Your own story of WHY is your authentic business card. When you talk to your niche, you will find they will identify and love your why and buy it. If your product then lives up to expectations (ie, it doesn’t lie and it is truly authentic) then word of mouth alone will have your business booming.
For this to work, you need to be genuinely authentic.
Author and writer Joseph Pine talks about the evolution of the economy and how customers now are craving an authentic experience. He defines authenticity in two parts
1. That the product or business itself is authentic
2. It does what it says it will do.
His discussion is around the story of the business.
The Starbucks Effect
A brilliant example he uses is of Starbucks. Starbucks doesn’t have to advertise, they a very recognisable Logo. Their sell point is what they do, and they do that so authentically, people are attracted to it and will pay top price.
If you measure a cup of coffee beans purely on a raw commodity basis, you’d be looking at about two or three cents per cup.
If you take that core ingredient and package it as a product, roasted, ground and on a shelf, it becomes more valuable, at around 15 cents a cup.
Then if you were to take that shelf package and brew it in a café you can then sell it as a service worth $3 or even $4 dollars a cup.
Then if you take Starbucks, who surround the brewing with the experience of their atmosphere, or the feeling of walking down the street holding their branded takeaway cups, they can charge $7 or more for a cup of coffee!
Consistency is part of the key here. People know what they are gong to get at a Starbucks. No matter where in the world you are you get the same treatment. It’s authentic to the WHY of Starbucks and authentic to their story.
What is interesting is that Starbucks created a name for itself as the place to experience coffee in a big way. Underneath that, it also created a second story, one of cutthroat business techniques to saturate the market and bump out competition.
While the young generation didn’t especially mind this disruption, those in business and finance certainly took notice. What’s important here is everything you do will become your business story. It’s important that you recognise that all your actions as a business owner are part of your business story and they will speak just a loudly as your products and your advertising campaign about what kind of business you are.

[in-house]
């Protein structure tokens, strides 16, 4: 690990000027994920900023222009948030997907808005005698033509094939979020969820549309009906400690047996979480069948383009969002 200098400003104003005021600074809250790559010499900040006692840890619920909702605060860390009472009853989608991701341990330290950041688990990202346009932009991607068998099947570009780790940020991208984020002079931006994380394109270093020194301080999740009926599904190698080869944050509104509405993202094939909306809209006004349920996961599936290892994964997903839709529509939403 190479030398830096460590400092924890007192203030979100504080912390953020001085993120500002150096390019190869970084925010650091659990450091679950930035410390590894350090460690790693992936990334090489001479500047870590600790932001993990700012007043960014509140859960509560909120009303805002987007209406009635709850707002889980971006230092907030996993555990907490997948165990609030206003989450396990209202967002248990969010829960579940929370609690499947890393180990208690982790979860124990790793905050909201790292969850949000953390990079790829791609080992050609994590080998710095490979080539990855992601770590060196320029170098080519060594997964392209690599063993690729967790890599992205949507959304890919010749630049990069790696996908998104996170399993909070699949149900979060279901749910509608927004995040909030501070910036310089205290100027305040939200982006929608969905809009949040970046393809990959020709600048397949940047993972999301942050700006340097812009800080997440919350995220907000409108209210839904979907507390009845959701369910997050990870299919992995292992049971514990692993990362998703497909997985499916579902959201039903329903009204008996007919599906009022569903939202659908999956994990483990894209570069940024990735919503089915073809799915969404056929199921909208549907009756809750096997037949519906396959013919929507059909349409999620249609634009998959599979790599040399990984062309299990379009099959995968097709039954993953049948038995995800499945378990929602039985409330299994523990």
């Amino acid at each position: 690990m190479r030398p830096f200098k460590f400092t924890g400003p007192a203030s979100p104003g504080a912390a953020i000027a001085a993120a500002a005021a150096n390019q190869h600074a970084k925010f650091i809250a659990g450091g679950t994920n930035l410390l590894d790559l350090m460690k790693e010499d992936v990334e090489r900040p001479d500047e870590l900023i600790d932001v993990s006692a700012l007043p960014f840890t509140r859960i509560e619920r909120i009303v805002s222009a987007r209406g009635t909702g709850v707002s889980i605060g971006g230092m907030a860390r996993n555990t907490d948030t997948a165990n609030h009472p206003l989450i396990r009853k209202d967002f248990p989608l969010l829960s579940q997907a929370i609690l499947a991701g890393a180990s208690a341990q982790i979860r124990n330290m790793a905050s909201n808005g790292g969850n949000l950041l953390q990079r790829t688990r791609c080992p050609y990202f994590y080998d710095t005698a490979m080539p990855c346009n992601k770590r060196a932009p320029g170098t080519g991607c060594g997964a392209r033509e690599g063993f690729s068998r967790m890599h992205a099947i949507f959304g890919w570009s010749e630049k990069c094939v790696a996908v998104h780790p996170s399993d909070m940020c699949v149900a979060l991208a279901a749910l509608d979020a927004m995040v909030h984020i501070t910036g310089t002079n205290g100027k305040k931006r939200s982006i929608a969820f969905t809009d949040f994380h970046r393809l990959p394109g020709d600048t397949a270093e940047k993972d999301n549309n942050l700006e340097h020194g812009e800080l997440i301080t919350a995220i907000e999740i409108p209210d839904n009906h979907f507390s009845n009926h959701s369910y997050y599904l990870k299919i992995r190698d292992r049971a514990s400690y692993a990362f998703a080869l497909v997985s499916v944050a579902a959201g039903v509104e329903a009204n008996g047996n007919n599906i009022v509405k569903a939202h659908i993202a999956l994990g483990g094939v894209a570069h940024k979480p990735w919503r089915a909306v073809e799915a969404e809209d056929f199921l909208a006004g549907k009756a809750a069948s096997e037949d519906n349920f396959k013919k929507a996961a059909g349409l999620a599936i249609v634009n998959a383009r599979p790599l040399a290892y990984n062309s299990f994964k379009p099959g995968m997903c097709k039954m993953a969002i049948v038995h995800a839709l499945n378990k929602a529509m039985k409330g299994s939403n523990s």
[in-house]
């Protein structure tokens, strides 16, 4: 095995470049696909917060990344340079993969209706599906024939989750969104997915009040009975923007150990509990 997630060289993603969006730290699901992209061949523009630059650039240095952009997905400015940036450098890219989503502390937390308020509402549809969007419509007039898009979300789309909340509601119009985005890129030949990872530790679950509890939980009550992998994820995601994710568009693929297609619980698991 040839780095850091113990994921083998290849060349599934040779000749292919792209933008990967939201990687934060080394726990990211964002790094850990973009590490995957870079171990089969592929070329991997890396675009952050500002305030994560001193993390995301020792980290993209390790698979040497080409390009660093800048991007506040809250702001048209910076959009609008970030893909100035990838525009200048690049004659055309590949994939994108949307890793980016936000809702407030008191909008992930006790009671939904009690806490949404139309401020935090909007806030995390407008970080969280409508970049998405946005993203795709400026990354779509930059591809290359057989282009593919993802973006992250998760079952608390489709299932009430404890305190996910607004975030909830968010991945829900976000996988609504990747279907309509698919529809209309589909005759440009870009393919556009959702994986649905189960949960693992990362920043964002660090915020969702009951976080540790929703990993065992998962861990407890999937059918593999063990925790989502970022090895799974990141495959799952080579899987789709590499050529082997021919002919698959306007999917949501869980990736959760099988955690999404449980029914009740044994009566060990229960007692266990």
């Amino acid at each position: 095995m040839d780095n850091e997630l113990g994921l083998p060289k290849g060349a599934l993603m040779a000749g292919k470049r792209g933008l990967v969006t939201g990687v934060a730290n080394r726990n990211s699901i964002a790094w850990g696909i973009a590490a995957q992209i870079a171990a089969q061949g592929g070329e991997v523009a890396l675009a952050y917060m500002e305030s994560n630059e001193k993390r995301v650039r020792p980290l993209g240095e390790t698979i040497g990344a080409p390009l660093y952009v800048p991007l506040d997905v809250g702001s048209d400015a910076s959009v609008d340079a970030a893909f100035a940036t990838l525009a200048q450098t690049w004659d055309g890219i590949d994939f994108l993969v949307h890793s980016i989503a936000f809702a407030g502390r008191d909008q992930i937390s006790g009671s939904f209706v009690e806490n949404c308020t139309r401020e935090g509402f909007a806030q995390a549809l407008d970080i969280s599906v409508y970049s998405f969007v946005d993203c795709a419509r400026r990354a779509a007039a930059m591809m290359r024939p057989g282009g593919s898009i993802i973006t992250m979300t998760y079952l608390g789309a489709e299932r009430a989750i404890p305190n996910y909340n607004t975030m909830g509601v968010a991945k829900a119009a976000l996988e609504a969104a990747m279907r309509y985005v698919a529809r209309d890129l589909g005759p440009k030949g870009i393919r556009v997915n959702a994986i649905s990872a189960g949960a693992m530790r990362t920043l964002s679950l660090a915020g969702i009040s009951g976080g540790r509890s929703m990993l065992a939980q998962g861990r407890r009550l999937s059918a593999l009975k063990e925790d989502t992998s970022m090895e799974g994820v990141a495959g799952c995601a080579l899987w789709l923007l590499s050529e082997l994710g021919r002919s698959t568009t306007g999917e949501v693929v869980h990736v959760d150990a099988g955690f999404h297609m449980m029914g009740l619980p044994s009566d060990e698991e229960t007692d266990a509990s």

Starbucks took a measured risk in their operations knowing who and how it would impact. Do be sure that what you do has a positive influence over your desired customers.
Your Disruptive Mission Is Your Why
So many entrepreneurs succeed in business because they have an incredible WHY. Richard Branson wanted to create an airline that he’d like to fly with because he didn’t like the experiences on offer with other airlines, that’s his story and he replicates that sense of value and top service through all his companies, meaning that he always stays true. He is authentic and trusted in what he produces and why he produces it across the board, which makes him fantastically successful.
Steve Jobs wanted to create a computer no one could mess with. He wanted a pure, clean system, which created a product that people became addicted to.
Knowing your WHY, or your business story, is so important because it gives you a framework for how you conduct your business, how you talk to people and what your product does. Once you define the history of what you do and why you do it, talk to your niche about your passion. They will fall head over heels for your why and, if your product meets expectations, the rest of the market will follow.
Just remember that your story works as long as it is genuine.
Actually be the ‘why’ you are promoting, not just through your words but also your actions, the way you conduct your business, and how your service or product performs.